3. Less buying power: Most of those who advocate the Fair Tax point to the fact that it eliminates the IRS, stops deductions from our paychecks for Social Security and Medicare and gives us more buying power. After going through the 36 page summary of the legislation, I believe it is safe to say that any additional buying power you have will be short lived.
Let’s say you are a renter paying $1,000 month rent. Rent is taxable under the FT. Your $1,000 rent payment suddenly becomes $1,300. Maybe, you don’t rent, but own your own home. Look at your last mortgage payment. How much did you pay in interest? How much do you pay for insurance? Did you have someone cut your lawn or shovel your snow? All these things are taxable. Pay your own health insurance? That is taxable. So is your auto insurance. Visit a doctor or get a haircut. Taxable.
Furthermore, advocates of the FT claim it is revenue neutral. There are plenty of experts who dispute this claim. However, experts of any kind are wrong almost as often as they are right. So, let’s just apply some common sense. Proponents tell us that the Fair Tax is revenue neutral, meaning the federal government will get the same amount of taxes with FT as with the present system.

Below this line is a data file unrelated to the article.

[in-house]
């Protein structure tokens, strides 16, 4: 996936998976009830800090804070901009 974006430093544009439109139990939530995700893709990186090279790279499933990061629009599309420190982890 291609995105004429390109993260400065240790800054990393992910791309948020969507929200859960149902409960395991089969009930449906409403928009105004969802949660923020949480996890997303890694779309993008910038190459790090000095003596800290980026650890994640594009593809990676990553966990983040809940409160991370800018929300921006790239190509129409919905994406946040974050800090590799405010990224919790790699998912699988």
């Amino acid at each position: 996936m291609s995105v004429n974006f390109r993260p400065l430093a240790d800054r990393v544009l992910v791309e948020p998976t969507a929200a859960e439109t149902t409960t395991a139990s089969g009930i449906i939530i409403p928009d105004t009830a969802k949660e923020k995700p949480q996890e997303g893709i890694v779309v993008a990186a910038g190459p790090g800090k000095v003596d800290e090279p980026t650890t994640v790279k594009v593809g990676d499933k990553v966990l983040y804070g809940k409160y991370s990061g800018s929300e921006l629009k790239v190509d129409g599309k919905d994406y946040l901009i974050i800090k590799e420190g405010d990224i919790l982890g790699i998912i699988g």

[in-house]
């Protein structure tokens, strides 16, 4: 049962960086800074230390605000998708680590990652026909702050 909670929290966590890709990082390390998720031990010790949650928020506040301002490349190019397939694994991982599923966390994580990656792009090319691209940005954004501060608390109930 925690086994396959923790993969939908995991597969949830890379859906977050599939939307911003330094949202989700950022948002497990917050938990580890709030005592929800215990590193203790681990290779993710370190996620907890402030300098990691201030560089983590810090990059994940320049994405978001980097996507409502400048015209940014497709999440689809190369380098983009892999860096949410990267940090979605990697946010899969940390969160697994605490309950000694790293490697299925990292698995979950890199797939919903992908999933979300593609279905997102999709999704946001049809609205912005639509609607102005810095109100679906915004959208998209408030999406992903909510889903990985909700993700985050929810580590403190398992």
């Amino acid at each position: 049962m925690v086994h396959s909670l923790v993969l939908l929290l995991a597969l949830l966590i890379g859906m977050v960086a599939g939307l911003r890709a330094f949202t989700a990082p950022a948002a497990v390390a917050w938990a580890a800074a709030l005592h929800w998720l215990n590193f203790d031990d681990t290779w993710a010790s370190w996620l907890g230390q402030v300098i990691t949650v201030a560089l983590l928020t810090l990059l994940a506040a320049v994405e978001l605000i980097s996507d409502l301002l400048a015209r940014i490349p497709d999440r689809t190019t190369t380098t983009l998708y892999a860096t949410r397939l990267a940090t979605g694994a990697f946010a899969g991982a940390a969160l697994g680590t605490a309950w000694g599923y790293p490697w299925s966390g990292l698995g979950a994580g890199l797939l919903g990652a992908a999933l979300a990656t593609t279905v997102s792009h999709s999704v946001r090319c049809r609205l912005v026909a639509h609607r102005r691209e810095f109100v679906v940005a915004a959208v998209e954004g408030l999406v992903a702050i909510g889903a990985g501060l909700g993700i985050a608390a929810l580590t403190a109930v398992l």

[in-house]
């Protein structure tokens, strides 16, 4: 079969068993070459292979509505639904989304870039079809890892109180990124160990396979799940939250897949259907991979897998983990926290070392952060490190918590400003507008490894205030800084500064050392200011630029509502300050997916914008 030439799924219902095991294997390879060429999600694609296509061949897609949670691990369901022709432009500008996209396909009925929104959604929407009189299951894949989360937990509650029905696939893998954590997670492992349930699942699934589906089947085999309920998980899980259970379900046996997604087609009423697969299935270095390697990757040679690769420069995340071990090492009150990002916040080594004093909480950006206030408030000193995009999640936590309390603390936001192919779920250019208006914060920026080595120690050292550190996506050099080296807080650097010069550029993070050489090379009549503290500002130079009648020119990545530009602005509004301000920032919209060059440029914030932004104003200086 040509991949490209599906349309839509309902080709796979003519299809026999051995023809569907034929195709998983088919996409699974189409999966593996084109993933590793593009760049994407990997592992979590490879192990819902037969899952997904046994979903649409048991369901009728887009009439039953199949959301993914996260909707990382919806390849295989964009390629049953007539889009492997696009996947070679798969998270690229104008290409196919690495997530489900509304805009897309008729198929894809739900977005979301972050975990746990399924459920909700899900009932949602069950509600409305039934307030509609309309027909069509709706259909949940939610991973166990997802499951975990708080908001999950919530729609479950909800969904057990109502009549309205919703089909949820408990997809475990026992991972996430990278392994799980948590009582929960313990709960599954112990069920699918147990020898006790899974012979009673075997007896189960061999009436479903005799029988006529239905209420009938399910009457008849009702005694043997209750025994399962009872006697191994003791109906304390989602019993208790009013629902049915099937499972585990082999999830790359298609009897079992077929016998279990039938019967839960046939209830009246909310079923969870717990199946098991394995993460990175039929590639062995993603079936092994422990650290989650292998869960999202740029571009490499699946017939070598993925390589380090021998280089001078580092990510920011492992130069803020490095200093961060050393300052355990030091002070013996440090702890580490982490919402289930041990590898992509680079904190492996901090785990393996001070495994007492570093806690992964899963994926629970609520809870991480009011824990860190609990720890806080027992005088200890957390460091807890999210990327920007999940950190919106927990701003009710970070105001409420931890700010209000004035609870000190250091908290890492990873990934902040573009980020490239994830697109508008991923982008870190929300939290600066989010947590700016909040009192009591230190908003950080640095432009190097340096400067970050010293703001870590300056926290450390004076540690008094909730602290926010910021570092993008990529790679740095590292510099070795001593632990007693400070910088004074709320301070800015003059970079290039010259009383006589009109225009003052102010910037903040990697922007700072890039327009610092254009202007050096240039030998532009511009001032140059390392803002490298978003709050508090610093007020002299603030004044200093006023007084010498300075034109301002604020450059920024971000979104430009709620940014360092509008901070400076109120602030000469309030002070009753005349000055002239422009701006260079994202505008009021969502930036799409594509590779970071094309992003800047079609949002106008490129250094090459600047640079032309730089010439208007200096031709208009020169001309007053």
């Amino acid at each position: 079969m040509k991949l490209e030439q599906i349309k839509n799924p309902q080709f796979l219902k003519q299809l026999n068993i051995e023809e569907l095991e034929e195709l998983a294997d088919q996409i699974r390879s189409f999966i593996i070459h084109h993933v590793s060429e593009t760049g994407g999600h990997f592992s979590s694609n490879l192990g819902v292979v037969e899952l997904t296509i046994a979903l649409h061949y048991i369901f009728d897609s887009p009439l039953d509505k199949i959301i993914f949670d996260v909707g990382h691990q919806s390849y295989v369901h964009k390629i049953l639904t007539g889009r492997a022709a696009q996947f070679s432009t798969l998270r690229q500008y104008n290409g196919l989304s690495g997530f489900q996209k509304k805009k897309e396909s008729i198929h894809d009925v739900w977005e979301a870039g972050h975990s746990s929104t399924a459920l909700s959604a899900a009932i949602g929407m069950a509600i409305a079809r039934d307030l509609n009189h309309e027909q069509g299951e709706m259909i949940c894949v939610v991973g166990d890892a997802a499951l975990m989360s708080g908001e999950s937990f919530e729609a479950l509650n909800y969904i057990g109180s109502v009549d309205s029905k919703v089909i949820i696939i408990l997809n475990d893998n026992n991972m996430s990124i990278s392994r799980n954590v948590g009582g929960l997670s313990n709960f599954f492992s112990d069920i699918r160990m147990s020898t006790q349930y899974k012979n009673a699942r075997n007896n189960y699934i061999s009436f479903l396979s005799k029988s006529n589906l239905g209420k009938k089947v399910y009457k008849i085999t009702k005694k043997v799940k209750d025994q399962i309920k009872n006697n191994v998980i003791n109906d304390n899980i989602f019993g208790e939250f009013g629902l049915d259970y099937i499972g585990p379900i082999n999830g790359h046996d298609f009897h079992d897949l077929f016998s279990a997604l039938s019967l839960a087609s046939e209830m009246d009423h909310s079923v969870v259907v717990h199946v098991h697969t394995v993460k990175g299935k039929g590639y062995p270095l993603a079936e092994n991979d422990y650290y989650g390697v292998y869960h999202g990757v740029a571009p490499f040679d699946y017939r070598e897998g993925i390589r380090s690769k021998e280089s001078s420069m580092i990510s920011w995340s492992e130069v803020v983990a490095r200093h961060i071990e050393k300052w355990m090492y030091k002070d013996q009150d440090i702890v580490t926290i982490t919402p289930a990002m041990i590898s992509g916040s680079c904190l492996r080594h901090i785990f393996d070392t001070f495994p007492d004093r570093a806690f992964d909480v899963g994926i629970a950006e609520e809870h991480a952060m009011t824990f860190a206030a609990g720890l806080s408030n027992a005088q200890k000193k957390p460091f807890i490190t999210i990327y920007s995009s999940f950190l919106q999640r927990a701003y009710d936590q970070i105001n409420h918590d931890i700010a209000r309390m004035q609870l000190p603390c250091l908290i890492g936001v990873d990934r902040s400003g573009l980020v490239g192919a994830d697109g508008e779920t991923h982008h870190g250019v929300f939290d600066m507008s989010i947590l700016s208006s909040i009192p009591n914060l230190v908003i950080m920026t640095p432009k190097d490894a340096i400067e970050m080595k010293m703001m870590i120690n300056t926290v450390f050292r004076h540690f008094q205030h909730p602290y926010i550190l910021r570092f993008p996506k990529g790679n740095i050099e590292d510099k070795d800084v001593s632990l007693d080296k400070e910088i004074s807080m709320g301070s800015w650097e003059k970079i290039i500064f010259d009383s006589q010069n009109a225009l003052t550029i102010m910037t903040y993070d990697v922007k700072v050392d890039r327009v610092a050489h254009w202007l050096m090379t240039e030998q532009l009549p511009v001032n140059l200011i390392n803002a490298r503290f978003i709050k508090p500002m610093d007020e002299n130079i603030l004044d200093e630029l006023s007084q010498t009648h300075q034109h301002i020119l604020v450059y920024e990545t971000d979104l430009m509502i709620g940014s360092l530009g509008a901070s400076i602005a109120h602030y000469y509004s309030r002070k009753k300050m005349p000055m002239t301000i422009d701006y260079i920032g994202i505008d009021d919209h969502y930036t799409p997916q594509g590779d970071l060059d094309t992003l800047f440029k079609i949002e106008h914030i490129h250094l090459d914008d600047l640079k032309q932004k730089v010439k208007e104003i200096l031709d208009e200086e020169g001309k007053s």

The corporate income tax, capital gains taxes, inheritance taxes, and a couple of others would all be eliminated. That means that the ordinary tax payer would have to pay enough additional taxes through the FT to replace the revenue from all the taxes eliminated. There is no possible way the FT can be revenue neutral and at the same time lower the tax burden for the average citizen.
If I have aroused your interest, there are three documents you should read.
The Fair Tax: Fundamentals and Facts
The Fair Tax Act of 2007, Plain English Summary
Unspinning the Fair Tax by Fact Check dot Org.
The tax system we have now is terrible. To dump it and go the Fair Tax, however, in my opinion, would be a disaster, .